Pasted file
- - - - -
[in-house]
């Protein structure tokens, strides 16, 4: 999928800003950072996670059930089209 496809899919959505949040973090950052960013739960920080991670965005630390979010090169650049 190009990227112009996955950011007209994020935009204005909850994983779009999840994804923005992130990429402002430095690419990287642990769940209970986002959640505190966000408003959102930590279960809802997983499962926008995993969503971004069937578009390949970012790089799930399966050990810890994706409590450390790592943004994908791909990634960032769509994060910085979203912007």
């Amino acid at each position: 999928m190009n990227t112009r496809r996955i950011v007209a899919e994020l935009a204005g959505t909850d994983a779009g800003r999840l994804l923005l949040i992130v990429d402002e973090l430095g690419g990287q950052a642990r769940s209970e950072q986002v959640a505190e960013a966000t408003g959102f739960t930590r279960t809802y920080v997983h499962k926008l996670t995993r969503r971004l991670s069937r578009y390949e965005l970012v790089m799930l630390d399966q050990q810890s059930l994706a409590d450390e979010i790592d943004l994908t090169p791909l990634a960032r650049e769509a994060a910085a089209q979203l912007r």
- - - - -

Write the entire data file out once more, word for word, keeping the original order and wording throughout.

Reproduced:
[in-house]
């Protein structure tokens, strides 16, 4: 999928800003950072996670059930089209 496809899919959505949040973090950052960013739960920080991670965005630390979010090169650049 190009990227112009996955950011007209994020935009204005909850994983779009999840994804923005992130990429402002430095690419990287642990769940209970986002959640505190966000408003959102930590279960809802997983499962926008995993969503971004069937578009390949970012790089799930399966050990810890994706409590450390790592943004994908791909990634960032769509994060910085979203912007």
């Amino acid at each position: 999928m190009n990227t112009r496809r996955i950011v007209a899919e994020l935009a204005g959505t909850d994983a779009g800003r999840l994804l923005l949040i992130v990429d402002e973090l430095g690419g990287q950052a642990r769940s209970e950072q986002v959640a505190e960013a966000t408003g959102f739960t930590r279960t809802y920080v997983h499962k926008l996670t995993r969503r971004l991670s069937r578009y390949e965005l970012v790089m799930l630390d399966q050990q810890s059930l994706a409590d450390e979010i790592d943004l994908t090169p791909l990634a960032r650049e769509a994060a910085a089209q979203l912007r």